Select STAs for each transmission by using the hSchedulerRoundRobin function. You can modify this function to incorporate your own algorithm or implement a new object by inheriting the hScheduler helper function.

To model a random TGax fading channel between each node, this example uses “TGax Evaluation Methodology Appendix 1” PHY abstraction. When you model a fading channel, the probability of packet transmission success is dependent on these factors.

  • Quality of the channel between an AP and STA for the selected RU.

  • Modulation and coding scheme (MCS)

In this example, the scheduler does not consider the quality of the channel between the AP and each STA. Therefore, if the channel quality between an AP and a STA is poor and the selected MCS is high, packet loss is likely to occur. If you do not want to model frequency-selective fading channel between the nodes, set PHYAbstractionType to “TGax Simulation Scenarios MAC Calibration”.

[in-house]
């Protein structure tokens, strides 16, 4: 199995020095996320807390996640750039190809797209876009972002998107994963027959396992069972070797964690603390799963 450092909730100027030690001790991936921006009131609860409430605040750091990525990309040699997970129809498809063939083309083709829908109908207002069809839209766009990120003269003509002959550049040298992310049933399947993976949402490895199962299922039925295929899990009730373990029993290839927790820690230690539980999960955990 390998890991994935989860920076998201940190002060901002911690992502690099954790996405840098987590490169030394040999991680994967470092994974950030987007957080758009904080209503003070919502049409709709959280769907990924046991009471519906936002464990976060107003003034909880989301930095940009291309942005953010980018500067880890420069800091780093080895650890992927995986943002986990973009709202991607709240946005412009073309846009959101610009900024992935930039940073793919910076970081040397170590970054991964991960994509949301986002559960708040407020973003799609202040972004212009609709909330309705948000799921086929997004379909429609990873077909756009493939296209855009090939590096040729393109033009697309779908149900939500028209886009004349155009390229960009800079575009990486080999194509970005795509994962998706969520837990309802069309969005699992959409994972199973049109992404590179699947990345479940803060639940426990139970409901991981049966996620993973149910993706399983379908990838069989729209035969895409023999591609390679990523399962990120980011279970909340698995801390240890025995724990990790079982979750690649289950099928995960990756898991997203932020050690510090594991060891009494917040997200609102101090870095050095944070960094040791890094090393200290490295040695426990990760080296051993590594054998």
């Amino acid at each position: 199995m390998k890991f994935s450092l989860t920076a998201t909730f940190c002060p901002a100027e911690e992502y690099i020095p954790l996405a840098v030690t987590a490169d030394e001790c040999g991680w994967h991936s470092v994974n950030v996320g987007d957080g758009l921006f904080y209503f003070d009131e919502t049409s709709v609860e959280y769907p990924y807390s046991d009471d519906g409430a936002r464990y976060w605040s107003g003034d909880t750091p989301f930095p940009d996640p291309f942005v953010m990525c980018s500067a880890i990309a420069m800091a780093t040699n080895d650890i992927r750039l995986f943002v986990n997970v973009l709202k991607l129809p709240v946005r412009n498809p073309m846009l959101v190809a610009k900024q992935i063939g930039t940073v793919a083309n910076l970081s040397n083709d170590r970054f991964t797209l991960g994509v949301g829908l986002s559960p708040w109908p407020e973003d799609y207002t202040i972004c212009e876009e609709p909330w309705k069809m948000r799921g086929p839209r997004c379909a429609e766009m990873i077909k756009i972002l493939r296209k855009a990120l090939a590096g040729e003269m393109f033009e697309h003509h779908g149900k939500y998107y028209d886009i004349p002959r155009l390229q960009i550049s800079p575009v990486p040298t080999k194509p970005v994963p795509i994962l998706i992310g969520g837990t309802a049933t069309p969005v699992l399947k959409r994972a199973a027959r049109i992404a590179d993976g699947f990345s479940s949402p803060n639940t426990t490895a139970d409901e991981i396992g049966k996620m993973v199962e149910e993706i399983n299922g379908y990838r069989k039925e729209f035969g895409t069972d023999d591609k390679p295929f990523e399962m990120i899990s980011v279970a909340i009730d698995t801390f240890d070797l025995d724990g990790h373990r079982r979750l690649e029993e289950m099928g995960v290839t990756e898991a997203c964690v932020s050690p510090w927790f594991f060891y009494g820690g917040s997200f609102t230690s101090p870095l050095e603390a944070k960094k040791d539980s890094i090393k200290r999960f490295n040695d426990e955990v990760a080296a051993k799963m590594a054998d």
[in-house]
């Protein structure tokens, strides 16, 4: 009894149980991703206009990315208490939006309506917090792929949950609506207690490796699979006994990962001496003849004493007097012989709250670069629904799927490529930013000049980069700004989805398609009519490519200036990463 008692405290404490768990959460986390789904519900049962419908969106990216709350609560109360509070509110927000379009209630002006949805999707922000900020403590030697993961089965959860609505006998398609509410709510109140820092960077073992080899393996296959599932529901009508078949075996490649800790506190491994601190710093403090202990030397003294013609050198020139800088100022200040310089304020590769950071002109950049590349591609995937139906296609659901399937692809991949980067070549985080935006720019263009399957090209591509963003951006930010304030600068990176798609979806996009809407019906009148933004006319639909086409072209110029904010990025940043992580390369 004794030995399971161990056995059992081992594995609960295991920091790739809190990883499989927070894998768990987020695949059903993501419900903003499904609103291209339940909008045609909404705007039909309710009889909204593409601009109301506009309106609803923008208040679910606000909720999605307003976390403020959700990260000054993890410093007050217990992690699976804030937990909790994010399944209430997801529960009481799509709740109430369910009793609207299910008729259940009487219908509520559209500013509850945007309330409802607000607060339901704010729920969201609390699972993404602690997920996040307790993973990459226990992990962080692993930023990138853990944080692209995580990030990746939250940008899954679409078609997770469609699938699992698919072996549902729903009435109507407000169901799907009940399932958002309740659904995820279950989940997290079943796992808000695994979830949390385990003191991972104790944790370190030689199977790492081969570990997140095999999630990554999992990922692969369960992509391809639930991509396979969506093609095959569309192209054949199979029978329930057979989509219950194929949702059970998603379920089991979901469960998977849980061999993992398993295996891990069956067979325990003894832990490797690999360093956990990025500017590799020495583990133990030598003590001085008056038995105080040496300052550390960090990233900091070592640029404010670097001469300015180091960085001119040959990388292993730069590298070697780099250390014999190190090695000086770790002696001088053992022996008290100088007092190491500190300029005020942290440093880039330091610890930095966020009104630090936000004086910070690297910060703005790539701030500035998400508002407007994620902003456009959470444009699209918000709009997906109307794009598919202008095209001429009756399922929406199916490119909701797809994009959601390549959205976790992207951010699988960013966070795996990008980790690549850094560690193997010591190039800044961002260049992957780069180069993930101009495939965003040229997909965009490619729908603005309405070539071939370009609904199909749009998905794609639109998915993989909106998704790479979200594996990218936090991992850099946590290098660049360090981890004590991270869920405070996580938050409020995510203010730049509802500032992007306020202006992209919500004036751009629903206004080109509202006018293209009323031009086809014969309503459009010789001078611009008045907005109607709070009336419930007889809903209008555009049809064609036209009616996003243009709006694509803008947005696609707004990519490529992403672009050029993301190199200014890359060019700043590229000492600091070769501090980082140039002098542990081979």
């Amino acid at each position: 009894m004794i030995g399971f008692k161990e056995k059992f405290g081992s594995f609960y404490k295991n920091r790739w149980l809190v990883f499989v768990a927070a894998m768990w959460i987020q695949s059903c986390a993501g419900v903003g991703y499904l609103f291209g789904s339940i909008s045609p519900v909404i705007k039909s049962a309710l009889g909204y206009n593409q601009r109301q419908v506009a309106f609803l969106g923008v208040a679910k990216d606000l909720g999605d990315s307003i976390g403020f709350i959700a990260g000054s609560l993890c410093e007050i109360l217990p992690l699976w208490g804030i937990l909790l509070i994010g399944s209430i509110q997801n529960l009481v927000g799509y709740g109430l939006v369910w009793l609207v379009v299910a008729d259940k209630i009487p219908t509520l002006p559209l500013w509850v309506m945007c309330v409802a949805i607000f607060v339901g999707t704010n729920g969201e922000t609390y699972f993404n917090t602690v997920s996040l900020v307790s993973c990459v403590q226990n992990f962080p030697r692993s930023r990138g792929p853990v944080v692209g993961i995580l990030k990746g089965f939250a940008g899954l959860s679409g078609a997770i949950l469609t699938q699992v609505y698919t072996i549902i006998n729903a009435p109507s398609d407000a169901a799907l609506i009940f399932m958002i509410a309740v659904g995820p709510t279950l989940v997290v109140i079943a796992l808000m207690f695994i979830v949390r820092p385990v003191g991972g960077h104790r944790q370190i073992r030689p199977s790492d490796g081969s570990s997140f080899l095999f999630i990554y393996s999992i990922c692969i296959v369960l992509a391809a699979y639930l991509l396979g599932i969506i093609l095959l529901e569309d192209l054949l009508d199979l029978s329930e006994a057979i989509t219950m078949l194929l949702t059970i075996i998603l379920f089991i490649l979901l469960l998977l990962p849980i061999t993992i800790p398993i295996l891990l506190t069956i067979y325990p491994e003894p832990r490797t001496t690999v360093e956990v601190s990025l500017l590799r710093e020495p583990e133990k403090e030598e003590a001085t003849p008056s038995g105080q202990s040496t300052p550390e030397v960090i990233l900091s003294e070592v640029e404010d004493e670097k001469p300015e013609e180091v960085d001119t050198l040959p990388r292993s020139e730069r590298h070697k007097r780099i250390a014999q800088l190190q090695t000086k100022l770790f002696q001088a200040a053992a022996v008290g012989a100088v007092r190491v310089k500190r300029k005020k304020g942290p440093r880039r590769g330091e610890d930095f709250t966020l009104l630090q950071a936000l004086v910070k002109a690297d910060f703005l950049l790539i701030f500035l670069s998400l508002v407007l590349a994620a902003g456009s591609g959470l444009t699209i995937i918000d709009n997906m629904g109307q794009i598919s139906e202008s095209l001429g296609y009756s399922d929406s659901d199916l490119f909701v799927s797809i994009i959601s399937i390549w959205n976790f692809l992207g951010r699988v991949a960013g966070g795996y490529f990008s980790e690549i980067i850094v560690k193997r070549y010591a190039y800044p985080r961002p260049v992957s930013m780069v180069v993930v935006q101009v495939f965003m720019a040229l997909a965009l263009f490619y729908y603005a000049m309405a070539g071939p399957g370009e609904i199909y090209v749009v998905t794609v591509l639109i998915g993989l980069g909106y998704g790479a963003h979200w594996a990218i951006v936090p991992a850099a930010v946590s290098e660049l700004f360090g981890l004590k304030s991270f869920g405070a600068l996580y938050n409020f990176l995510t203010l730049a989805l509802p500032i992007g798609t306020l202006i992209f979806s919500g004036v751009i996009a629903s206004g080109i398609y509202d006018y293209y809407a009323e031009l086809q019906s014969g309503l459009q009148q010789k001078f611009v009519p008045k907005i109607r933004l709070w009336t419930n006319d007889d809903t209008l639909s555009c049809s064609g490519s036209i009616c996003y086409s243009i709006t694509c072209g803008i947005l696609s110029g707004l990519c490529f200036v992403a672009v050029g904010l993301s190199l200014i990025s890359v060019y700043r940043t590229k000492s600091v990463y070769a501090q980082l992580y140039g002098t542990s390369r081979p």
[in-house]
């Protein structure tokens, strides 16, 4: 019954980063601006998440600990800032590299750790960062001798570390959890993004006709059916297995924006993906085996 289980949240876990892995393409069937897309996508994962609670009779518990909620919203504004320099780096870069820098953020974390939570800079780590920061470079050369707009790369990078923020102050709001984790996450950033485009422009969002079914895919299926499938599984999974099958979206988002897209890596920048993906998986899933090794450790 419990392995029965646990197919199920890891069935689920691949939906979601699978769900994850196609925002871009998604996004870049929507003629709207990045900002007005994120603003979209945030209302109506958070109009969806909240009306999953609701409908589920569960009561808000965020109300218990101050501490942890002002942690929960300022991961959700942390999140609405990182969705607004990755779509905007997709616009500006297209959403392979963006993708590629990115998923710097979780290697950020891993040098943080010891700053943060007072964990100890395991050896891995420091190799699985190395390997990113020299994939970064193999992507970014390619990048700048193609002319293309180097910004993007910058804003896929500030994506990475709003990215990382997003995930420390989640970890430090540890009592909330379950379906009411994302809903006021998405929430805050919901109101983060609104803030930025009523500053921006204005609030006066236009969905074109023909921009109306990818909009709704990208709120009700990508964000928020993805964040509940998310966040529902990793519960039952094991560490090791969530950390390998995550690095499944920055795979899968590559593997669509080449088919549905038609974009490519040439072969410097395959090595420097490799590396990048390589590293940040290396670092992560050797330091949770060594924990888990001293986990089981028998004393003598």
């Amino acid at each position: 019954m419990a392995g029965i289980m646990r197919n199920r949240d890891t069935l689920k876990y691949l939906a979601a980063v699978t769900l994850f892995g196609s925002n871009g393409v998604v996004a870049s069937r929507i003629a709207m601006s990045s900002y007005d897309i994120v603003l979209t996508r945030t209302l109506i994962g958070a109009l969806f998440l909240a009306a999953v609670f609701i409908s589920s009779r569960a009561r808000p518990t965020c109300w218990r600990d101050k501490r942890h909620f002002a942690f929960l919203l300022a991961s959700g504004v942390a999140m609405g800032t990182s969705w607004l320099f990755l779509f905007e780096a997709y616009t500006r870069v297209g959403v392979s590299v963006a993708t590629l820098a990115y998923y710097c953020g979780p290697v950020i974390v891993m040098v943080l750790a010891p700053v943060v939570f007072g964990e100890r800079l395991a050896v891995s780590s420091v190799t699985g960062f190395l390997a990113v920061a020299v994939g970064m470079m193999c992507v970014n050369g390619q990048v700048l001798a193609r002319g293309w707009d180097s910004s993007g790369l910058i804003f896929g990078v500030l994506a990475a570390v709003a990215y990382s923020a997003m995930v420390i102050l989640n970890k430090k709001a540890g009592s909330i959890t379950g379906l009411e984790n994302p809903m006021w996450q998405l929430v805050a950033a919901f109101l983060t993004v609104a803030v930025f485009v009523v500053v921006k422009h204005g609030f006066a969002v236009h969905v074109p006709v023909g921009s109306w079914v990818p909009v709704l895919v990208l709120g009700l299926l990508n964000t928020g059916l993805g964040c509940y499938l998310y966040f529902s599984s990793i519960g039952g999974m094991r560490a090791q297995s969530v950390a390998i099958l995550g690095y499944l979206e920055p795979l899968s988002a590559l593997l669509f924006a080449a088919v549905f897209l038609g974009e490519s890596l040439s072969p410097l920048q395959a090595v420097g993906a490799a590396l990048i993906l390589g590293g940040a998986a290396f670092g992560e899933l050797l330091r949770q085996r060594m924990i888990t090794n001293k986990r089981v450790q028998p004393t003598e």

Configure scheduling algorithm at MAC.

schedulerAlgorithm = hSchedulerRoundRobin(numNodes);
wlanNodes = hCreateWLANNodes(nodeConfig,trafficConfig,'MACScheduler',schedulerAlgorithm,...
    'MACFrameAbstraction', true, ...
    'PHYAbstractionType',"TGax Evaluation Methodology Appendix 1");


Initialize the visualization parameters and simulate the WLAN scenario by using the hWLANStatsLogger and hWirelessNetworkSimulator helper functions, respectively.

visualizationInfo = struct;
visualizationInfo.Nodes = wlanNodes;
statsLogger = hWLANStatsLogger(visualizationInfo);
if showLiveStateTransitionPlot

Initialize the wireless network simulator.

networkSimulator = hWirelessNetworkSimulator(wlanNodes);

Schedule an event to refresh the state transition visualization. When you run the example from the MATLAB® command prompt, this event pauses the execution to refresh visualization after every five milliseconds.

scheduleEvent(networkSimulator,@() pause(0.001),[],0,5);

For more information on scheduling events, enter this command at the MATLAB® command prompt.

help hWirelessNetworkSimulator.scheduleEvent

Run all of the nodes in the network for the specified simulation time and visualize the state transition periods of the nodes.


Figure MAC State Transitions Over Time contains an axes object and another object of type uicontrol. The axes object contains 2293 objects of type bar, rectangle. These objects represent Contention, Transmission, Reception(destined to others), Idle/EIFS/SIFS, Reception(destined to node).